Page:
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Altimeter setting exceeding 31.00 in Hg and raising approach minimums

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FAA Regulations, Flight Instructor, General Aviation

. In the rare event that the local altimeter setting is over 31.00 in Hg, why is the decision made (by the FAA) to raise the minimums on instrument approaches if aircraft are operating in a region with this high of a setting? Assuming the typical kollsman window maxes out at 31.00 and the local altimeter is 31.05, you will still be flying at an altitude higher than whats indicated on your altimeter(assuming you have 31.00 set in your window). Therefore, regardless of what your approach mins are, you would still be above them, in this case approximately 50 feet. My logic may be wrong here, but I’ve just been having a tough time grasping the concept when the altimeter setting is above this 31.00 range. My only other thought would be that if the altimeter setting was greater than 31.00 in Hg, there is a chance that it could also be extremely cold and therefore the FAA is assuming worst case scenario and adding this buffer due to errors in the altimeter because of non standard temperature.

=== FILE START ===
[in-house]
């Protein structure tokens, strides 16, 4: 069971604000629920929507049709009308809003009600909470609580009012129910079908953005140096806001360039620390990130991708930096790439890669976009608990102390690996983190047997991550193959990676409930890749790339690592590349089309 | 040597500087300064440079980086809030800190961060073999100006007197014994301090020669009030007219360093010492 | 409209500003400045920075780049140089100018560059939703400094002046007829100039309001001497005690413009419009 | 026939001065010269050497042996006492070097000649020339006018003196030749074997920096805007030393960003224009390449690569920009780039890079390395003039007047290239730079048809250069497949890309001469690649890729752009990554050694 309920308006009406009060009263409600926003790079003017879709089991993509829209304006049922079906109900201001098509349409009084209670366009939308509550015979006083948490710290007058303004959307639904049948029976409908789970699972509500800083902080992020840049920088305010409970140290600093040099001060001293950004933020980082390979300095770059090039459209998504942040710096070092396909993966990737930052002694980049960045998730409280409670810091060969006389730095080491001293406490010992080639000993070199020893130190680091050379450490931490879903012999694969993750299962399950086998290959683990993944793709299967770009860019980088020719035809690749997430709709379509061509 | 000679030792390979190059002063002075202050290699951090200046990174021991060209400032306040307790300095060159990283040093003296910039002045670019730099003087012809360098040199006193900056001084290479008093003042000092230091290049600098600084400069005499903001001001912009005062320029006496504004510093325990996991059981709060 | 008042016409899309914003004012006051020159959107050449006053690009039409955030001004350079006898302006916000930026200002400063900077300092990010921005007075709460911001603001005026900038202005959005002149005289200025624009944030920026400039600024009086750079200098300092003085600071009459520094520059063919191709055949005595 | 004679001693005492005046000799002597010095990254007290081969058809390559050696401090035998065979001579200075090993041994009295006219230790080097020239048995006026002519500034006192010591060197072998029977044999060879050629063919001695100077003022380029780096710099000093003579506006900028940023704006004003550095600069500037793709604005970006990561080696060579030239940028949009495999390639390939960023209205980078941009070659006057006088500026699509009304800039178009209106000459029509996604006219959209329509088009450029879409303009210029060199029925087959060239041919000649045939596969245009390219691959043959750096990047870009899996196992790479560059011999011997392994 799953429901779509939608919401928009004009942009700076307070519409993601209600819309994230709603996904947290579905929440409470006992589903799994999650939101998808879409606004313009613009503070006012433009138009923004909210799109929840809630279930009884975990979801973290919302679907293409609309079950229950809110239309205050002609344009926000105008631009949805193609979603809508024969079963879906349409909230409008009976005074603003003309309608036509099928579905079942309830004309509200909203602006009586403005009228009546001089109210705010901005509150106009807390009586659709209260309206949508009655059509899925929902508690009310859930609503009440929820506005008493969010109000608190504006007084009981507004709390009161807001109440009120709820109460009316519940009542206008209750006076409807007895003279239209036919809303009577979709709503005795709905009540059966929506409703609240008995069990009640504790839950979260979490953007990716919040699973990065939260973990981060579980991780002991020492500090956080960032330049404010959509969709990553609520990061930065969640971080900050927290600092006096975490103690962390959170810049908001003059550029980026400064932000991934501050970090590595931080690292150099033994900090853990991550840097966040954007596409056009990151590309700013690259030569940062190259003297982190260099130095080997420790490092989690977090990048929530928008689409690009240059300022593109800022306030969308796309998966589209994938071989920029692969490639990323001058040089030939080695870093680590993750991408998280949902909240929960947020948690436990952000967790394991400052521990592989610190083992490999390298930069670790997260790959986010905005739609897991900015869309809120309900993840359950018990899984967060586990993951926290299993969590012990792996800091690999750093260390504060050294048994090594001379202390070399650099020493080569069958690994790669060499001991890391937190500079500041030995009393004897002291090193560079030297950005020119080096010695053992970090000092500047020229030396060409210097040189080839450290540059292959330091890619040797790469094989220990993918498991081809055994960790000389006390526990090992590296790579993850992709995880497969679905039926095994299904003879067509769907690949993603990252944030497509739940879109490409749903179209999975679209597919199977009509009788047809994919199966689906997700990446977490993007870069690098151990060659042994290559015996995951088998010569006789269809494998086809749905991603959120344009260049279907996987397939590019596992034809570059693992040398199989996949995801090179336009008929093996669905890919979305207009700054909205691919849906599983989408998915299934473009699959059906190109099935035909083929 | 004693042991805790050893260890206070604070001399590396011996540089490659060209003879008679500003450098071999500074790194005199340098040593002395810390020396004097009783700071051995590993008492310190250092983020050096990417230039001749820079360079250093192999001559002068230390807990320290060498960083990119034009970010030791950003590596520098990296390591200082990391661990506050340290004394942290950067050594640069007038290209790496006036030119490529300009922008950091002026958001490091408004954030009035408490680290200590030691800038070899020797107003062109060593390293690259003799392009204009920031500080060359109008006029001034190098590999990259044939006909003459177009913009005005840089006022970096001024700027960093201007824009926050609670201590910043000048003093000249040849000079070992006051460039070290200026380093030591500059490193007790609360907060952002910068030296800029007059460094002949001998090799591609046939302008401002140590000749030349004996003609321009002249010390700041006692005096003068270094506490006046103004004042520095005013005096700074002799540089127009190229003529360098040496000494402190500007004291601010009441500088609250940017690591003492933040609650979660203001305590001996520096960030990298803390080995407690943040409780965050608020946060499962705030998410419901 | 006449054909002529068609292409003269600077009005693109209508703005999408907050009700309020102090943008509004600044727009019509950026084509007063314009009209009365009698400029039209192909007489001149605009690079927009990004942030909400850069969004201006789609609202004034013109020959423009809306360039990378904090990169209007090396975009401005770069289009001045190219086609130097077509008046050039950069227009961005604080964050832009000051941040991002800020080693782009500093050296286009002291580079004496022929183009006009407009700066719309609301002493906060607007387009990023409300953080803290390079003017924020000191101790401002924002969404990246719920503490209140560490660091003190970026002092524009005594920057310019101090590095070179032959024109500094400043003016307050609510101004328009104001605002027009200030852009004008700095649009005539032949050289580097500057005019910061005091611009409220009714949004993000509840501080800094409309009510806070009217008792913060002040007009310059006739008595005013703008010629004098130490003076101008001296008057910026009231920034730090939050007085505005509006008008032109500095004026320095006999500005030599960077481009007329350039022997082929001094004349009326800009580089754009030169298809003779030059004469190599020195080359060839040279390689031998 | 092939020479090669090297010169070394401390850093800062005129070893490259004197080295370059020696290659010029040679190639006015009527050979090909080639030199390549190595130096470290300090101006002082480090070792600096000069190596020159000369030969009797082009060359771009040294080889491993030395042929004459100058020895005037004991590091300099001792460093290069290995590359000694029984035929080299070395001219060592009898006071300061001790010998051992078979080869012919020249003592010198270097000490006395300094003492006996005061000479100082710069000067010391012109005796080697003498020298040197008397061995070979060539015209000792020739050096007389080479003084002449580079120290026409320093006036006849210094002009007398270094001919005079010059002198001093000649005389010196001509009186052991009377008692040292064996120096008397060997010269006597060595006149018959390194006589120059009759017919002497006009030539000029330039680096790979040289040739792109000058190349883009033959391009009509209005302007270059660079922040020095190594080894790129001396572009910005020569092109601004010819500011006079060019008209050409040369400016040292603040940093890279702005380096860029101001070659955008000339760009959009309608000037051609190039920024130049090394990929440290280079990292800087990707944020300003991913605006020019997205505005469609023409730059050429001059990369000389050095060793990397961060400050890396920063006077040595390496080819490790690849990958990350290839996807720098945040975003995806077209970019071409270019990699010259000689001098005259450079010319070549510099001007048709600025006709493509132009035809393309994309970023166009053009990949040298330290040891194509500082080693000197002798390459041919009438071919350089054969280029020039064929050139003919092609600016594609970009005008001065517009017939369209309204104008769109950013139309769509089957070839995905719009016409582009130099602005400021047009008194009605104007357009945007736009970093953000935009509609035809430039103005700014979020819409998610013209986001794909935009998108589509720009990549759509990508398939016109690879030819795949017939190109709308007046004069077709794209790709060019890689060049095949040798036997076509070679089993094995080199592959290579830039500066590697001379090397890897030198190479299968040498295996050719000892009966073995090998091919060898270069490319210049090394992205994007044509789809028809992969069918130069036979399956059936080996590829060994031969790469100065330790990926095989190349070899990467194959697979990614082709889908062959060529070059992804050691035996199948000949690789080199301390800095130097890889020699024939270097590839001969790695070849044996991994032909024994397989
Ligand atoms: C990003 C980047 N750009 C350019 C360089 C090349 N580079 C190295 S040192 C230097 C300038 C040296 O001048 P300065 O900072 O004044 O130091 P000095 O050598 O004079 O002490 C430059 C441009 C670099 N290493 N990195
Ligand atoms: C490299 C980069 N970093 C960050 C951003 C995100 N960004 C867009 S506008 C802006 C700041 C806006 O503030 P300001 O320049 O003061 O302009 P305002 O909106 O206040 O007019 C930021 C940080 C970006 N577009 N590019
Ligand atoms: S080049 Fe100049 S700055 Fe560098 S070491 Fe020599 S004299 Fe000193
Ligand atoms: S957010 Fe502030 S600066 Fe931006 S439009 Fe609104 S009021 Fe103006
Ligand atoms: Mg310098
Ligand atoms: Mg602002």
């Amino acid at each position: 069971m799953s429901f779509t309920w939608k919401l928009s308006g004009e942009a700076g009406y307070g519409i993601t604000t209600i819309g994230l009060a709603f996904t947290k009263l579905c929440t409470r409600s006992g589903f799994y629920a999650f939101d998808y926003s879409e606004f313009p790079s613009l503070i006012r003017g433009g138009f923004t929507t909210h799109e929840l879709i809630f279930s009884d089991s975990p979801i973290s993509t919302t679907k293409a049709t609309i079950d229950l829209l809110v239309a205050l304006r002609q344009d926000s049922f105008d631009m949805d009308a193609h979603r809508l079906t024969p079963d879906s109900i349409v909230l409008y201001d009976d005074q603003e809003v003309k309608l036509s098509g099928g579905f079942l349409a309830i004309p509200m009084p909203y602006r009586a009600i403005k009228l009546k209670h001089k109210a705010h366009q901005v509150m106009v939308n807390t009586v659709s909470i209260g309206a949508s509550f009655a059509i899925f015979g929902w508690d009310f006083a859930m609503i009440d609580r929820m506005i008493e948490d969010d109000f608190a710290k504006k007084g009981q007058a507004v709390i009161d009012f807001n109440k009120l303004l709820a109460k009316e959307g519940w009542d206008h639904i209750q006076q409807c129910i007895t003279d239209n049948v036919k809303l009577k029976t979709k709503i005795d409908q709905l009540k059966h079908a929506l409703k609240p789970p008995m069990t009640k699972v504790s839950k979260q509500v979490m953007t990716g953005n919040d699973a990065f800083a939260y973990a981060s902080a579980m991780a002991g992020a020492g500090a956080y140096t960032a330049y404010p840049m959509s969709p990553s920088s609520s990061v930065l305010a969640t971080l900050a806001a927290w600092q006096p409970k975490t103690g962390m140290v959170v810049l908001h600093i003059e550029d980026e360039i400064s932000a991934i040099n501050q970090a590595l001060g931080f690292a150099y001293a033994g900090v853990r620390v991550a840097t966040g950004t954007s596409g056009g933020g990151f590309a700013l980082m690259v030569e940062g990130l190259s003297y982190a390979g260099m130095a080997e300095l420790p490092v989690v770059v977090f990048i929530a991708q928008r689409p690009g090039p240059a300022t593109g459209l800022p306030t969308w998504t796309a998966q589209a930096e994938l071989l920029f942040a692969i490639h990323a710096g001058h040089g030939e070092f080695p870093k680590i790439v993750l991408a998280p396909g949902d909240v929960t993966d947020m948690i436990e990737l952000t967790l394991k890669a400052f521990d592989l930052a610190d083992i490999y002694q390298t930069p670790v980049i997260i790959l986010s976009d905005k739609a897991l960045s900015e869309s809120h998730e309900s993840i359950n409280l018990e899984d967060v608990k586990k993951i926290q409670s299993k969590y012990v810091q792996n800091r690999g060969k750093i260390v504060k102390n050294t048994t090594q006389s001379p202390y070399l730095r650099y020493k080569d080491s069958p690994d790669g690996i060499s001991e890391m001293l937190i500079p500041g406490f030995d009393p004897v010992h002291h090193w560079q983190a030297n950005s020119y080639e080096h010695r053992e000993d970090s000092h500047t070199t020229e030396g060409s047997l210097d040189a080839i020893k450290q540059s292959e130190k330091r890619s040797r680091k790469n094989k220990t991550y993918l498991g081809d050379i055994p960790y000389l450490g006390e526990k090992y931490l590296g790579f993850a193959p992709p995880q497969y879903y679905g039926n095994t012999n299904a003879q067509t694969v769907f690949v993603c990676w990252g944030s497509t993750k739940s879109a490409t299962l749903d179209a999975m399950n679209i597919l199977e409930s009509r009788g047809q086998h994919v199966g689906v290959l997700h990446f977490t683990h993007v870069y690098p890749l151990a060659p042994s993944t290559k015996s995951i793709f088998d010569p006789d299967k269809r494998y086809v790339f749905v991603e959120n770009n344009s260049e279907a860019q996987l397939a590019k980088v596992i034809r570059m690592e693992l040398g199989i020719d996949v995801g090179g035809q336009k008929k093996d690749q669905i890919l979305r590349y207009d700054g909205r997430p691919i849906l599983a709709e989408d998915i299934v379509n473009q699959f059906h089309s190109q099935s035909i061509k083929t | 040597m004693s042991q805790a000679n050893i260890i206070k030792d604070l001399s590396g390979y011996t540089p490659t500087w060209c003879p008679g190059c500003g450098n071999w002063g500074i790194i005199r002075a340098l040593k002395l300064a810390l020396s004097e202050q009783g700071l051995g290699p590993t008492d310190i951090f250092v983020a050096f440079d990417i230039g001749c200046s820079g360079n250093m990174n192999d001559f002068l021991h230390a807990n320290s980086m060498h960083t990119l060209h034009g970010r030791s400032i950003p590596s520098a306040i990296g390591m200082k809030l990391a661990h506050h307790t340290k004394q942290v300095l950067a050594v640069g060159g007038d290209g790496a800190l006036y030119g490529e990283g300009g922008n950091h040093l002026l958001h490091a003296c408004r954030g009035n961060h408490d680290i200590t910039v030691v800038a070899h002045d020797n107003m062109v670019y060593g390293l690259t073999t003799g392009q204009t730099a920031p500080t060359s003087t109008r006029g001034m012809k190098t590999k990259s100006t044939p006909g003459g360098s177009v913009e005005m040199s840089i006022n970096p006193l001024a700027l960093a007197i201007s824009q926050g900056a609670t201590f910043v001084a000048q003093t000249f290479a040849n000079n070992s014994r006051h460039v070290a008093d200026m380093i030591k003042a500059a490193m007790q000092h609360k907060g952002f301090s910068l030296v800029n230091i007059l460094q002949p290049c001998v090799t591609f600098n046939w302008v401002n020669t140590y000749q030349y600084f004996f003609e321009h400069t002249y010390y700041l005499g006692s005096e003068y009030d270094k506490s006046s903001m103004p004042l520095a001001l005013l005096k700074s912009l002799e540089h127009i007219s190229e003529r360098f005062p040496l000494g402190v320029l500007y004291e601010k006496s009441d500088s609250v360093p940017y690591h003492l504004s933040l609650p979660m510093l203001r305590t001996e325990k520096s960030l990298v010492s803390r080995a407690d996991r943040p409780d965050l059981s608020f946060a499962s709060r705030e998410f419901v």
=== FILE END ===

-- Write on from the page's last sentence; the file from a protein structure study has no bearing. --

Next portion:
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1 Answers

  1. John D Collins on Mar 06, 2014

    You are correct that the altimeter will read higher than MSL altitude under these circumstances. However, since you can’t adjust your altimeter to the higher pressure, you have to still use the same minimum altitudes as indicated on your altimeter. Since you will be higher at the DH/MDH, you will need a higher ceiling and in some cases a higher visibility to see the runway. For example, if the altimeter setting is 31.20, on a category 1 ILS, you will reach your DH 200 feet higher than you would if you were able to adjust your altimeter. At the regular 200 feet DH, you will be about 2800 (1/2 SM) feet from the threshold. At the point where you indicate 200 feet under these conditions, you will be 6600 (1.25 SM) feet from the threshold. So if you expect to land under these conditions, you will need greater visibility. Also if the reported ceiling is 200 feet, you will still be in the clouds at 400 feet, so to expect to complete the landing the actual ceiling will have to be higher to match your additional height since you can’t adjust your altimeter.

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